An analysis of the decision making processes and criteria applied by adolescents selecting A level subjects and place of studyScott, Michael Bennet (University of BedfordshireUniversity of Bedfordshire, 2002-07)The research was stimulated by involvement in leading elements of an Education Management programme. Developing part of the teaching material led to the realisation that while pupils' choice of school has been extensively researched it appeared that subject choice, particularly at A level had not. It also became apparent that ideas and models concerning decision making, extensively adopted within the Consumer Behaviour literature had not been applied in this context. Extensive reviews ofthe literature confirmed this position and indicated that the post sixteen school choice was also under researched and further that it was not possible to apply extant consumer behaviour models directly to the A level or School choice contexts. The research programme consisted of a mixture of qualitative and quantitative techniques. Building on elements of theory, from the literature, exploratory research employing focus groups was used to develop an initial model of adolescent pupil decision making. Early in the exploratory research it was found that the decision for adolescents choosing where to study their A levels was inextricably linked to choice of subjects. Choice of A level subjects was added to the research programme. Based on the exploratory results a quantitative study, using questionnaires, was developed to test the model on both single (choosing a school) and multiple (choosing A level subjects) choice situations. The study investigated differences between single-choice and multiple-choice decision making, an area neglected by consumer research, which provides at least a partial explanation of the process used by the pupils when they choose schools/colleges and A level subjects. Findings identify that although some aspects ofthe choice process are similar, there are important differences between the two types of decision. Evoked set are larger for multiple-choice decisions, and multi-choice decisions are likely to involve more stages in the decision making process than single-choice decisions. The results also identified that the parents' role has changed from 'decider', when their children were younger, to 'influencer', with the adolescent pupils becoming the decision makers. Concomitantly, choice criteria are shown to have evolved with 'discipline' decreasing markedly in importance and subject range increasing. The pre-eminence of personal sources of information is confinued but co-orientation emphasised.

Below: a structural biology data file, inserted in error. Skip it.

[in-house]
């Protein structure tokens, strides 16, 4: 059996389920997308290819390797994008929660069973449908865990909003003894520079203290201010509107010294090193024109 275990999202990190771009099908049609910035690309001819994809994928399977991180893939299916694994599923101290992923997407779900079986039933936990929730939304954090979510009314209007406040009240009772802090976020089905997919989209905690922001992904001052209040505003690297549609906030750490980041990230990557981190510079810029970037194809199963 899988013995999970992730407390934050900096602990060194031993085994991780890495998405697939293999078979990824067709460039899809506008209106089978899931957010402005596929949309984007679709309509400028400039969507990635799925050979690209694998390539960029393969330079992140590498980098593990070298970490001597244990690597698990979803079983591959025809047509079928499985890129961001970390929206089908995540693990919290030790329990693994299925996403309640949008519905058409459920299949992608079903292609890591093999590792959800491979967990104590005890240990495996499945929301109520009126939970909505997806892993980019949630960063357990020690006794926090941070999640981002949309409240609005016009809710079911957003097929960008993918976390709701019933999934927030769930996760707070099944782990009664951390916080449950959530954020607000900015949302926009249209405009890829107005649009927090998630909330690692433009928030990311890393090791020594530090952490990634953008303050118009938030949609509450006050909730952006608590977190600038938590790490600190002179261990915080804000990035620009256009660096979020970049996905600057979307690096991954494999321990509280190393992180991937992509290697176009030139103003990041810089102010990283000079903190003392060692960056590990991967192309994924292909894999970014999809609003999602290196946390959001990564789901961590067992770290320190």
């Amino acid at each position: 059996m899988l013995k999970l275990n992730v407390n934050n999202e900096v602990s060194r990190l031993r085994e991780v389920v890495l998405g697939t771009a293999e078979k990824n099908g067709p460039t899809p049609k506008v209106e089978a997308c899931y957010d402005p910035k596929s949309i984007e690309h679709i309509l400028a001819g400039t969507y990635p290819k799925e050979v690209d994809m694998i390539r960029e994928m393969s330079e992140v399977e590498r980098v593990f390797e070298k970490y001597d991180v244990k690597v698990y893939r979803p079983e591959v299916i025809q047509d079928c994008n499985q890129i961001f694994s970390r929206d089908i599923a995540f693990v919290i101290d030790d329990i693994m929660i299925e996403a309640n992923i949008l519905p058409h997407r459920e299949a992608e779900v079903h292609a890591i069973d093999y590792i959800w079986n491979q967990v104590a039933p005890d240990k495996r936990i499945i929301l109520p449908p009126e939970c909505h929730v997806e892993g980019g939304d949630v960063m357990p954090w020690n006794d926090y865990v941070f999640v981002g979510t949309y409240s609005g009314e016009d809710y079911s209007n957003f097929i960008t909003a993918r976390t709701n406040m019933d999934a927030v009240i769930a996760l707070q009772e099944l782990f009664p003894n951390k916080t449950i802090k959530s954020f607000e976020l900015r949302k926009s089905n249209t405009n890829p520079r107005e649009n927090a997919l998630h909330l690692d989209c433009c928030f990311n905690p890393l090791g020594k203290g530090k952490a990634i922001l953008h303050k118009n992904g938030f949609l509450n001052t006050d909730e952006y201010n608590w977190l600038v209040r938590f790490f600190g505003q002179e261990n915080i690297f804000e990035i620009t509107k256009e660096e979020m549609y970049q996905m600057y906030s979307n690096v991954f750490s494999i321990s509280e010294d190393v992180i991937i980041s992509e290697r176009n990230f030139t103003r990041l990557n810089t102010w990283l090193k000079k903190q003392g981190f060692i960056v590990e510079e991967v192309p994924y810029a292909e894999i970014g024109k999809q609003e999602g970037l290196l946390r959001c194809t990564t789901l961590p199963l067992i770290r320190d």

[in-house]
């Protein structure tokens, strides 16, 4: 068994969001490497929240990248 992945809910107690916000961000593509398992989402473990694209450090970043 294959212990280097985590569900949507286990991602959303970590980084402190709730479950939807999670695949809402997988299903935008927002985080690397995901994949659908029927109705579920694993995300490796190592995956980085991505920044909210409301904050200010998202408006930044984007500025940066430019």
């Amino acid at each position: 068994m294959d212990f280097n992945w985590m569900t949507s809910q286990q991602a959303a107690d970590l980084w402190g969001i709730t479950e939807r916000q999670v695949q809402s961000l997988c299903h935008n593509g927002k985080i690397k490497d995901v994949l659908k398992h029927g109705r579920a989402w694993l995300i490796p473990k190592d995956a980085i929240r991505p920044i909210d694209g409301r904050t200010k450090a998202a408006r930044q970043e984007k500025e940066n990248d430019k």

A framework on information behaviour of SME managers for decision-making on emerging ICTsOlatunji, Sulaimon; Bentley, Yongmei; Duan, Yanqing; Ong, Vincent Koon; University of Bedfordshire (Academic Conferences and Publishing International Limited, 2016-09-09)The aim of this study is to explore the perceived information needs and information behaviours of manager of UK small and medium-sized enterprises (SMEs). As technology advancement and innovation are changing rapidly affecting organisations in different ways, organization executives are introducing new technologies for their operations and business environment becomes more complex and dynamic, government introducing different policies to guide the use of these emerging ICTs. As a result, information becomes significant during adoption decision-making process for SME managers to make an inform decision. To achieve this aim, a framework is developed based on existing literature, using the technology organization environmental (TOE) model as the theoretical underpinning for empirical investigation on information behaviour of SME managers in this study. This study is qualitative in nature, and semi-structured face-to-face interviews were conducted with twenty SME managers in the UK service sector. The interviews were recorded and transcribed. Following Myers and Newman’s (2007) guidelines for qualitative interview and triangulation method were used to validate the conceptual framework and established the research rigour and quality. The research findings explained information behaviours of SME managers in the contexts of technology organisation environment as information behaviour triggered and perceived information needs during the adoption decision in SMEs. These findings provide further insight into ICT adoption in SMEs through information behaviours and highlighted the significant of sources of information and pre-information needed during the decision-making process. The research also contributes to theory in the information systems field by using relevant literature from information science field to explore information behaviours of SME managers. Future research can be done in other sectors of the economy to show more holistic behaviours of SME managers.